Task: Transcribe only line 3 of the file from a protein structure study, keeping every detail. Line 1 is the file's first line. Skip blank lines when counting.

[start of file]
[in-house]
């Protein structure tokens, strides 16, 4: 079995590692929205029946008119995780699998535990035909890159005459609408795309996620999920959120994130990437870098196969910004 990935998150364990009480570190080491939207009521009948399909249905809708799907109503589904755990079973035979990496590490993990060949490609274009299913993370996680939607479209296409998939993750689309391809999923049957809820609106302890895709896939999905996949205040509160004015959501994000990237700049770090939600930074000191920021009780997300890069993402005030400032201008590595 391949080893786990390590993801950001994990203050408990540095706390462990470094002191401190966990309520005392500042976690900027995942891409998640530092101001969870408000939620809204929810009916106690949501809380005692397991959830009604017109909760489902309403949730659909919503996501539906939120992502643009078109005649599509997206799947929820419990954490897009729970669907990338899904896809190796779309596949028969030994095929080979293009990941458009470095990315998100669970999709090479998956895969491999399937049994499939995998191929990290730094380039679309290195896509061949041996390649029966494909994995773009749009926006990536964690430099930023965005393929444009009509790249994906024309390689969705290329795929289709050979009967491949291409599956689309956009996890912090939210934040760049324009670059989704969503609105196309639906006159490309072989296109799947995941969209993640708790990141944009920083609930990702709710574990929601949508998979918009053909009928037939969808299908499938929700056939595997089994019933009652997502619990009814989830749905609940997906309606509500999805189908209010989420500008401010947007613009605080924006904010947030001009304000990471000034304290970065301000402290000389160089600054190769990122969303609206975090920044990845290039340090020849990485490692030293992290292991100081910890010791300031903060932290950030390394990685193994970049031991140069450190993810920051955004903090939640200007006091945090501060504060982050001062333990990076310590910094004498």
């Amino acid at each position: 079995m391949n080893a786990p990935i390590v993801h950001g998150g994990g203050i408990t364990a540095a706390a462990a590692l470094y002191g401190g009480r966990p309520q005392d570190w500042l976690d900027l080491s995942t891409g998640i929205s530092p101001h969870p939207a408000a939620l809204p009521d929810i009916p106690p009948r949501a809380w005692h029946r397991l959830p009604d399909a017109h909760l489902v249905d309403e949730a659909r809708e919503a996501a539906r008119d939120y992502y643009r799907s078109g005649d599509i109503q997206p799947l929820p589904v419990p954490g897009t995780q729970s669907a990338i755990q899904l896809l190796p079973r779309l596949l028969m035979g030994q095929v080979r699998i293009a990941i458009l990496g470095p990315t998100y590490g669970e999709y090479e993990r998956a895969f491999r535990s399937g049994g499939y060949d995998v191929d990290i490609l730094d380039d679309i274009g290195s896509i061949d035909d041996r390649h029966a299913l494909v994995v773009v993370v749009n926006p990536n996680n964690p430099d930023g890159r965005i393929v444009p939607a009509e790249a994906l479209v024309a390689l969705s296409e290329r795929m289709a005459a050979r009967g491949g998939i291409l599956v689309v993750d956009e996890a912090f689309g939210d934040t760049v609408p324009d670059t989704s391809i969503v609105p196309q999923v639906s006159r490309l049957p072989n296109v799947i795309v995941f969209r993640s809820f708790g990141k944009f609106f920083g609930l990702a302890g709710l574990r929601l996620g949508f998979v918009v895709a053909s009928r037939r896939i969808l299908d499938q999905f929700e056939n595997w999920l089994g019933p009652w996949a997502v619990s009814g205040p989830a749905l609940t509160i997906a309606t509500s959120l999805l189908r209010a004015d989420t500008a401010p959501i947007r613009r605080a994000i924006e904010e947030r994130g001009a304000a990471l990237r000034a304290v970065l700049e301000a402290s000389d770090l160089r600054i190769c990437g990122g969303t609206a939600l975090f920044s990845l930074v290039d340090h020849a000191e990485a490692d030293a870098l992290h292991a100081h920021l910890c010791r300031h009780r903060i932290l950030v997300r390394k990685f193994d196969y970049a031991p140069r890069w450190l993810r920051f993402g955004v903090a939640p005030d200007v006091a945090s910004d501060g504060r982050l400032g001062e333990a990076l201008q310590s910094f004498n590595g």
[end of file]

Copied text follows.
């Amino acid at each position: 079995m391949n080893a786990p990935i390590v993801h950001g998150g994990g203050i408990t364990a540095a706390a462990a590692l470094y002191g401190g009480r966990p309520q005392d570190w500042l976690d900027l080491s995942t891409g998640i929205s530092p101001h969870p939207a408000a939620l809204p009521d929810i009916p106690p009948r949501a809380w005692h029946r397991l959830p009604d399909a017109h909760l489902v249905d309403e949730a659909r809708e919503a996501a539906r008119d939120y992502y643009r799907s078109g005649d599509i109503q997206p799947l929820p589904v419990p954490g897009t995780q729970s669907a990338i755990q899904l896809l190796p079973r779309l596949l028969m035979g030994q095929v080979r699998i293009a990941i458009l990496g470095p990315t998100y590490g669970e999709y090479e993990r998956a895969f491999r535990s399937g049994g499939y060949d995998v191929d990290i490609l730094d380039d679309i274009g290195s896509i061949d035909d041996r390649h029966a299913l494909v994995v773009v993370v749009n926006p990536n996680n964690p430099d930023g890159r965005i393929v444009p939607a009509e790249a994906l479209v024309a390689l969705s296409e290329r795929m289709a005459a050979r009967g491949g998939i291409l599956v689309v993750d956009e996890a912090f689309g939210d934040t760049v609408p324009d670059t989704s391809i969503v609105p196309q999923v639906s006159r490309l049957p072989n296109v799947i795309v995941f969209r993640s809820f708790g990141k944009f609106f920083g609930l990702a302890g709710l574990r929601l996620g949508f998979v918009v895709a053909s009928r037939r896939i969808l299908d499938q999905f929700e056939n595997w999920l089994g019933p009652w996949a997502v619990s009814g205040p989830a749905l609940t509160i997906a309606t509500s959120l999805l189908r209010a004015d989420t500008a401010p959501i947007r613009r605080a994000i924006e904010e947030r994130g001009a304000a990471l990237r000034a304290v970065l700049e301000a402290s000389d770090l160089r600054i190769c990437g990122g969303t609206a939600l975090f920044s990845l930074v290039d340090h020849a000191e990485a490692d030293a870098l992290h292991a100081h920021l910890c010791r300031h009780r903060i932290l950030v997300r390394k990685f193994d196969y970049a031991p140069r890069w450190l993810r920051f993402g955004v903090a939640p005030d200007v006091a945090s910004d501060g504060r982050l400032g001062e333990a990076l201008q310590s910094f004498n590595g």